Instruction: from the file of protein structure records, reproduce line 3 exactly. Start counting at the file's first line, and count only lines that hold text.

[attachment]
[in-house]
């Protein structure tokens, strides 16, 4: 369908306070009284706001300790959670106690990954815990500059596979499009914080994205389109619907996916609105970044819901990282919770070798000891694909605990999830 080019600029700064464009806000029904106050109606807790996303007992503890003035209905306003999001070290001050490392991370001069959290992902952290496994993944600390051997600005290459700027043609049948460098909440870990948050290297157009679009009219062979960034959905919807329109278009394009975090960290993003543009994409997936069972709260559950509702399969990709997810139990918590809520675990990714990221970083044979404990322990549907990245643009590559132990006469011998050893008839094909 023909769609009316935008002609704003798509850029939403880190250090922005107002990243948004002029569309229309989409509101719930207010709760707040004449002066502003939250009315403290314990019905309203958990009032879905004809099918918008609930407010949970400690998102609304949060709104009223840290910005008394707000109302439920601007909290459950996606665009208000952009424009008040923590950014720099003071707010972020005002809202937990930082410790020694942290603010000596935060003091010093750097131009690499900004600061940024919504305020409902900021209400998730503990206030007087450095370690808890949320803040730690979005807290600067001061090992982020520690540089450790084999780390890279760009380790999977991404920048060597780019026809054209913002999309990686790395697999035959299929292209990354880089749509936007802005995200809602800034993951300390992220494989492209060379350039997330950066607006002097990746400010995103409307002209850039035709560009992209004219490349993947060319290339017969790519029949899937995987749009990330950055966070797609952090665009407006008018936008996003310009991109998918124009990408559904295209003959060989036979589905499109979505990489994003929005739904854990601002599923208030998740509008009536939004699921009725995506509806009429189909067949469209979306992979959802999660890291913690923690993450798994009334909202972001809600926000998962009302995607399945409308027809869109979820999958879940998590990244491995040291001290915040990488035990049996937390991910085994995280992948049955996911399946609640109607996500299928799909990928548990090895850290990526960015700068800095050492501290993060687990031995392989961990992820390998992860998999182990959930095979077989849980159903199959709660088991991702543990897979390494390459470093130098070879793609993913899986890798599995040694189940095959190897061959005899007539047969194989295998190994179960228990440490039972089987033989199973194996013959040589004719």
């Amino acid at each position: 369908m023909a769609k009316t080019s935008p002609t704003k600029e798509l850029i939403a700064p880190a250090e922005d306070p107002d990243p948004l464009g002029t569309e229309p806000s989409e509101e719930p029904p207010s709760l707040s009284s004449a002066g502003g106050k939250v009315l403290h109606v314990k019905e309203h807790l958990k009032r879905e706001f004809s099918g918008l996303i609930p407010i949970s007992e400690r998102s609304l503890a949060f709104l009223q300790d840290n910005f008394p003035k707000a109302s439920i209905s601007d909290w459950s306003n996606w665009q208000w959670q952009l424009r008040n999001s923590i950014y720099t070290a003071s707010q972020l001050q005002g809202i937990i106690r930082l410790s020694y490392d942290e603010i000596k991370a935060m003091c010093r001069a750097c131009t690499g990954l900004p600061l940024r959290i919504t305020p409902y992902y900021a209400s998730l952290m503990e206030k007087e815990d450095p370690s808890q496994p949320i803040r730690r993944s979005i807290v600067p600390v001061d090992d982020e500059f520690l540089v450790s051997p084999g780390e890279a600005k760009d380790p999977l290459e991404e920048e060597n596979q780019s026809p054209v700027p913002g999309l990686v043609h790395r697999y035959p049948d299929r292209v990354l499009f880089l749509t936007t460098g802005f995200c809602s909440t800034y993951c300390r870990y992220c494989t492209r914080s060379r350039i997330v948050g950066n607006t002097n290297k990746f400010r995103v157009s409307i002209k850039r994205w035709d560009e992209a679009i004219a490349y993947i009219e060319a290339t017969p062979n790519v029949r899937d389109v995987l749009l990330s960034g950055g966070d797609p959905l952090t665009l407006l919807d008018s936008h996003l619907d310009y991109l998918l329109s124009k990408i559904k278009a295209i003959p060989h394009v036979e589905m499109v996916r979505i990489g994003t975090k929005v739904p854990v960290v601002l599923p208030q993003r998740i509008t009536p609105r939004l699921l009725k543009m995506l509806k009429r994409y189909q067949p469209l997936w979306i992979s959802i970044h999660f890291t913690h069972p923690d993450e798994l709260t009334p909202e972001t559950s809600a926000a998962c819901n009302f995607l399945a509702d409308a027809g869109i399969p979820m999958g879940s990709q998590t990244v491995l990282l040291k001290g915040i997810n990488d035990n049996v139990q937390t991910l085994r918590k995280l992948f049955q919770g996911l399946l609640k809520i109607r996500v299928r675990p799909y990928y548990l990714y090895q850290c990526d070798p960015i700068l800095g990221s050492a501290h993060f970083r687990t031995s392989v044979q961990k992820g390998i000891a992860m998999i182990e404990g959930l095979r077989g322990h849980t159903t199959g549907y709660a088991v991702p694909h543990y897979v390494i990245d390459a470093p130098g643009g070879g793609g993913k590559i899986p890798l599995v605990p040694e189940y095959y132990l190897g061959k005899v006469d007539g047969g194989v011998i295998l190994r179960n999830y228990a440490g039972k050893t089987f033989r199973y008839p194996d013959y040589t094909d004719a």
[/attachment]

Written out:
């Amino acid at each position: 369908m023909a769609k009316t080019s935008p002609t704003k600029e798509l850029i939403a700064p880190a250090e922005d306070p107002d990243p948004l464009g002029t569309e229309p806000s989409e509101e719930p029904p207010s709760l707040s009284s004449a002066g502003g106050k939250v009315l403290h109606v314990k019905e309203h807790l958990k009032r879905e706001f004809s099918g918008l996303i609930p407010i949970s007992e400690r998102s609304l503890a949060f709104l009223q300790d840290n910005f008394p003035k707000a109302s439920i209905s601007d909290w459950s306003n996606w665009q208000w959670q952009l424009r008040n999001s923590i950014y720099t070290a003071s707010q972020l001050q005002g809202i937990i106690r930082l410790s020694y490392d942290e603010i000596k991370a935060m003091c010093r001069a750097c131009t690499g990954l900004p600061l940024r959290i919504t305020p409902y992902y900021a209400s998730l952290m503990e206030k007087e815990d450095p370690s808890q496994p949320i803040r730690r993944s979005i807290v600067p600390v001061d090992d982020e500059f520690l540089v450790s051997p084999g780390e890279a600005k760009d380790p999977l290459e991404e920048e060597n596979q780019s026809p054209v700027p913002g999309l990686v043609h790395r697999y035959p049948d299929r292209v990354l499009f880089l749509t936007t460098g802005f995200c809602s909440t800034y993951c300390r870990y992220c494989t492209r914080s060379r350039i997330v948050g950066n607006t002097n290297k990746f400010r995103v157009s409307i002209k850039r994205w035709d560009e992209a679009i004219a490349y993947i009219e060319a290339t017969p062979n790519v029949r899937d389109v995987l749009l990330s960034g950055g966070d797609p959905l952090t665009l407006l919807d008018s936008h996003l619907d310009y991109l998918l329109s124009k990408i559904k278009a295209i003959p060989h394009v036979e589905m499109v996916r979505i990489g994003t975090k929005v739904p854990v960290v601002l599923p208030q993003r998740i509008t009536p609105r939004l699921l009725k543009m995506l509806k009429r994409y189909q067949p469209l997936w979306i992979s959802i970044h999660f890291t913690h069972p923690d993450e798994l709260t009334p909202e972001t559950s809600a926000a998962c819901n009302f995607l399945a509702d409308a027809g869109i399969p979820m999958g879940s990709q998590t990244v491995l990282l040291k001290g915040i997810n990488d035990n049996v139990q937390t991910l085994r918590k995280l992948f049955q919770g996911l399946l609640k809520i109607r996500v299928r675990p799909y990928y548990l990714y090895q850290c990526d070798p960015i700068l800095g990221s050492a501290h993060f970083r687990t031995s392989v044979q961990k992820g390998i000891a992860m998999i182990e404990g959930l095979r077989g322990h849980t159903t199959g549907y709660a088991v991702p694909h543990y897979v390494i990245d390459a470093p130098g643009g070879g793609g993913k590559i899986p890798l599995v605990p040694e189940y095959y132990l190897g061959k005899v006469d007539g047969g194989v011998i295998l190994r179960n999830y228990a440490g039972k050893t089987f033989r199973y008839p194996d013959y040589t094909d004719a």